What is the Context?
The church at Corinth were believing that Christ was not raised from the dead. Because of this, Paul spends 1 Corinthians 15 arguing that Christ has indeed been raised. Additionally, he was arguing for a Christian worldview against a Greek worldview.
It is important to note that Paul was using “baptism on behalf of the dead” as an illustration and example in a long chain of arguments that the resurrection of Christ is essential and undeniable.
Paul asks the Corinthian church, if no one is raised from the dead, why they baptize people on behalf of the dead (1 Corinthians 15:29). The conclusion is that people do rise from the dead.
Did Anyone Actually Do This?
Church fathers had allusions to this practice. It happened in splinter groups and not mainline Christianity. No Apostles approved of this practice. By 390 AD, the practice was forbidden by the Council of Carthage.
Why Was Paul Silent?
The Corinthians had a bigger issue than baptizing on behalf of the dead. Their biggest issue was not believing in the resurrection of Jesus Christ. Paul was most concerned about this bigger issue than correcting secondary doctrinal issues.
How Do Others Explain This Text?
Syntactical: Words don’t mean what the words mean.
Some figures in church history have contemplated that this baptism might not refer to baptism in water. Perhaps some people who were close to death and could not get baptized would have a proxy get baptized for them (Calvin held this view).
On Account Of: Another option is that people who decide to get baptized *because of* someone who has died. For example, if a child died, the mother would get baptized because she wanted to see her baby in heaven. Another translation could render getting baptized “on account of them” (of those who have died). Getting baptized because of seeing a loved one is a fetal hope – not a full hope rooted in the Gospel.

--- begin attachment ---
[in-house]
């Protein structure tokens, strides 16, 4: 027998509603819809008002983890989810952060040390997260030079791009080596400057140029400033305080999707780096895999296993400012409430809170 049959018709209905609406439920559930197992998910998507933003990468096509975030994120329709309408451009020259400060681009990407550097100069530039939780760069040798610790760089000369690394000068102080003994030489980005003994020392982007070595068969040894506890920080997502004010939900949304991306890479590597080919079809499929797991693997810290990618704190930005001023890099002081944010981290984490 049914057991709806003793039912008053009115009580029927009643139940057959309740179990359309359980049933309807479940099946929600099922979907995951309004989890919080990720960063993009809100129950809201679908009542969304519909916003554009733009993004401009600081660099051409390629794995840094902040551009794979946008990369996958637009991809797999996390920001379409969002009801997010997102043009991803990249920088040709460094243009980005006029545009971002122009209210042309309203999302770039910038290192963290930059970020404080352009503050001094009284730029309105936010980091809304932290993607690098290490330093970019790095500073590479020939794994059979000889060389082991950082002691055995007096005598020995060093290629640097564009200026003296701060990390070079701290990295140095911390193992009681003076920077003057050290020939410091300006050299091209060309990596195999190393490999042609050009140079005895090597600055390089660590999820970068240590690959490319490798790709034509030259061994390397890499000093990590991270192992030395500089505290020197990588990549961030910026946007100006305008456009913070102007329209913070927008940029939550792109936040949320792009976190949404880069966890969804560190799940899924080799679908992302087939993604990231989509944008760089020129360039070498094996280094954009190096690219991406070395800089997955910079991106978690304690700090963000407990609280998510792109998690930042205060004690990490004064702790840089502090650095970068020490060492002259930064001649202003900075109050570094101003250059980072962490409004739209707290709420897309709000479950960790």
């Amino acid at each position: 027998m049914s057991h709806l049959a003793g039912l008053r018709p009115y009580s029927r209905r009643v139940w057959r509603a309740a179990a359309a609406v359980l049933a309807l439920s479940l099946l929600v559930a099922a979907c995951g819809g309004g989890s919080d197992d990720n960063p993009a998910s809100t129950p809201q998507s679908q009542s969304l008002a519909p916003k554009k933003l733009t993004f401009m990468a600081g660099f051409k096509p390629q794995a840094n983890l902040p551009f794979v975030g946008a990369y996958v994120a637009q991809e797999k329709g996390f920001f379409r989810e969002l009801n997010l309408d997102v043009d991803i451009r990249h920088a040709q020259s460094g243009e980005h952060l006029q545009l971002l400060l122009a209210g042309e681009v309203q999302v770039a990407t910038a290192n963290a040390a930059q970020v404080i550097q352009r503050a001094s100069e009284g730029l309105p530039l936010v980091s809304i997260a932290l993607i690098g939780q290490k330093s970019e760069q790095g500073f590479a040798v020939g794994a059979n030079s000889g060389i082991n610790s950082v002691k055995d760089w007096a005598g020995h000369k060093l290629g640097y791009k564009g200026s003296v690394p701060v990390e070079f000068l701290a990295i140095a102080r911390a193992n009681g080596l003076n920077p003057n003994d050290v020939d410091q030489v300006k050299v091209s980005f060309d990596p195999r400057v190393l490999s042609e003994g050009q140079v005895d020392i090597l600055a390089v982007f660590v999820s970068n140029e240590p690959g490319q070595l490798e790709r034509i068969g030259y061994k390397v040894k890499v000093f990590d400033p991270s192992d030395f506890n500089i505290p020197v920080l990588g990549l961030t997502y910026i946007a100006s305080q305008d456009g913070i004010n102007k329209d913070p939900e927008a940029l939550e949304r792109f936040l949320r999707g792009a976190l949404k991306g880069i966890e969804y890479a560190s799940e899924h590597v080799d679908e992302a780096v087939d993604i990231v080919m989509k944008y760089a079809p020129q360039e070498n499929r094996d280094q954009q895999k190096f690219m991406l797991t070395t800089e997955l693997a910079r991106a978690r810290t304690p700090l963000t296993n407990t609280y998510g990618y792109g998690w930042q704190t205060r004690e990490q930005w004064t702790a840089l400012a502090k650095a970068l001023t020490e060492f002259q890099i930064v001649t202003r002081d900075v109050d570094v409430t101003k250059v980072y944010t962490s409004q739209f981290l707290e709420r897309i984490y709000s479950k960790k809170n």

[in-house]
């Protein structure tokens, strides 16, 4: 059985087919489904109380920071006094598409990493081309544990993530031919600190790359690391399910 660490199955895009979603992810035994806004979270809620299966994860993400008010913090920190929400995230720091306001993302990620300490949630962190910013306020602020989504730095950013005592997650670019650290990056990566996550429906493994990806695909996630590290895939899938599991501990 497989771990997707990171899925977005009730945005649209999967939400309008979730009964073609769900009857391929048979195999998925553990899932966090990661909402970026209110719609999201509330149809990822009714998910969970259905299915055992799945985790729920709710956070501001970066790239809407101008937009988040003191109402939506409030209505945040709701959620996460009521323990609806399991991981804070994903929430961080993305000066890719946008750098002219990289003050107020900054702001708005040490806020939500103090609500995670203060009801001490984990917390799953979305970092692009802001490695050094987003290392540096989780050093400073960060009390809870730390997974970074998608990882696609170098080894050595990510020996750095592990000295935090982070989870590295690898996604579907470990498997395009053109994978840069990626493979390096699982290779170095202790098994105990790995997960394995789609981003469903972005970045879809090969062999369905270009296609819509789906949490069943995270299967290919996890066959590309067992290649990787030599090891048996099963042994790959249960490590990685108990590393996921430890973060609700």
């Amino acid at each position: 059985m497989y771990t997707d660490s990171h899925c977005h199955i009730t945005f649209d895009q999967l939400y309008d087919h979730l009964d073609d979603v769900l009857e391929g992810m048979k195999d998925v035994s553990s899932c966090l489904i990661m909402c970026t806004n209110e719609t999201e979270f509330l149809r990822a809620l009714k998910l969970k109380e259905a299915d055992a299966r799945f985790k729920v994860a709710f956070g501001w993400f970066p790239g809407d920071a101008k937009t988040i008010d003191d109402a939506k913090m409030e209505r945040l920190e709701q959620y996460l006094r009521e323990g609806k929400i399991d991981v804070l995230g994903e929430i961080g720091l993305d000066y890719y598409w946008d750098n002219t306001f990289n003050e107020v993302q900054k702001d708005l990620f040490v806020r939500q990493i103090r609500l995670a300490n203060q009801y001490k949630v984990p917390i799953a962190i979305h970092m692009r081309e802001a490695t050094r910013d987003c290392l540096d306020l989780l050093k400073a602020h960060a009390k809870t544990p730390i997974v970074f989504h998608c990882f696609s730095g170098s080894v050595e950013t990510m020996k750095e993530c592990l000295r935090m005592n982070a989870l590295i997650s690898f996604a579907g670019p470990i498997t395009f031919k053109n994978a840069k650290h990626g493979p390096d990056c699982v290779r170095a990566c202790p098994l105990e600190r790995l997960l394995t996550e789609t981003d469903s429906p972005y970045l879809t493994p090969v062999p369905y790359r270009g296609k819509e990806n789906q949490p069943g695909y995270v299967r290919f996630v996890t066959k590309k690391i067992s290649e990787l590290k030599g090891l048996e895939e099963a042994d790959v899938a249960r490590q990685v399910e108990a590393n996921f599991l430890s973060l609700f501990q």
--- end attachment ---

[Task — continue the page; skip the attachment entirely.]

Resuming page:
Grammar: A third reason is that the word for “baptized” is in the Greek middle voice, which means that it is an action that the subject and object are both taking part in. In this context, it sounds like the baptism should be on their own behalf. At the same time, the baptism for them is looking forward to someone who has died.
A Plain Reading of the Text
Just coming to this text without any former training or understanding, one would come away with the idea that people were being baptized on behalf of people who died. This is the plainest sense of the text.
Why shouldn’t Christians be baptized on behalf of the dead? Scripture teaches that once an individual dies, his opportunity to convert to a saving faith in Christ is over. There is no “second chance” after death. Additionally, baptism does not save. Only faith in Christ. The belief that baptism saves is not orthodox.
Brittany Proffitt lives in Dallas and is a writer and content manager for So We Speak.